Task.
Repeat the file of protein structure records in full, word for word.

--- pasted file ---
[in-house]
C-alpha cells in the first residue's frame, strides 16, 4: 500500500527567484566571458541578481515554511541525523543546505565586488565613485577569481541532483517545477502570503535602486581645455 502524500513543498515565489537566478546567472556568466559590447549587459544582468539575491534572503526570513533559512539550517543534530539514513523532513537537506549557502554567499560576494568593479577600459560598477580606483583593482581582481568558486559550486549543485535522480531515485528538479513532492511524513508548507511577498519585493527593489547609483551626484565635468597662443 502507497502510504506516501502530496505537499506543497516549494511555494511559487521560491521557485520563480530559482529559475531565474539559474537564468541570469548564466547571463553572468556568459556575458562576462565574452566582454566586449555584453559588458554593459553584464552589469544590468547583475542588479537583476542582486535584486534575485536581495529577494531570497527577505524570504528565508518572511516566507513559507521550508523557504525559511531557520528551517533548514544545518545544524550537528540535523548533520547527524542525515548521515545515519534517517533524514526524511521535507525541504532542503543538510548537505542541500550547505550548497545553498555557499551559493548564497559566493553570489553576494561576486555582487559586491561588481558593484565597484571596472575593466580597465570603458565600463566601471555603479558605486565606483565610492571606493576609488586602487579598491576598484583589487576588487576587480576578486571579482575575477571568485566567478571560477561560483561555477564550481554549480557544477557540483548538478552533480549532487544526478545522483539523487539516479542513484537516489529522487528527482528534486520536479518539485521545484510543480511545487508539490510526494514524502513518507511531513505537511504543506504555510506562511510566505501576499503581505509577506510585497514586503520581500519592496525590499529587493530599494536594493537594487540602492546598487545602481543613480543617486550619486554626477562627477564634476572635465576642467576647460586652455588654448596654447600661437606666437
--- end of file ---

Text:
[in-house]
C-alpha cells in the first residue's frame, strides 16, 4: 500500500527567484566571458541578481515554511541525523543546505565586488565613485577569481541532483517545477502570503535602486581645455 502524500513543498515565489537566478546567472556568466559590447549587459544582468539575491534572503526570513533559512539550517543534530539514513523532513537537506549557502554567499560576494568593479577600459560598477580606483583593482581582481568558486559550486549543485535522480531515485528538479513532492511524513508548507511577498519585493527593489547609483551626484565635468597662443 502507497502510504506516501502530496505537499506543497516549494511555494511559487521560491521557485520563480530559482529559475531565474539559474537564468541570469548564466547571463553572468556568459556575458562576462565574452566582454566586449555584453559588458554593459553584464552589469544590468547583475542588479537583476542582486535584486534575485536581495529577494531570497527577505524570504528565508518572511516566507513559507521550508523557504525559511531557520528551517533548514544545518545544524550537528540535523548533520547527524542525515548521515545515519534517517533524514526524511521535507525541504532542503543538510548537505542541500550547505550548497545553498555557499551559493548564497559566493553570489553576494561576486555582487559586491561588481558593484565597484571596472575593466580597465570603458565600463566601471555603479558605486565606483565610492571606493576609488586602487579598491576598484583589487576588487576587480576578486571579482575575477571568485566567478571560477561560483561555477564550481554549480557544477557540483548538478552533480549532487544526478545522483539523487539516479542513484537516489529522487528527482528534486520536479518539485521545484510543480511545487508539490510526494514524502513518507511531513505537511504543506504555510506562511510566505501576499503581505509577506510585497514586503520581500519592496525590499529587493530599494536594493537594487540602492546598487545602481543613480543617486550619486554626477562627477564634476572635465576642467576647460586652455588654448596654447600661437606666437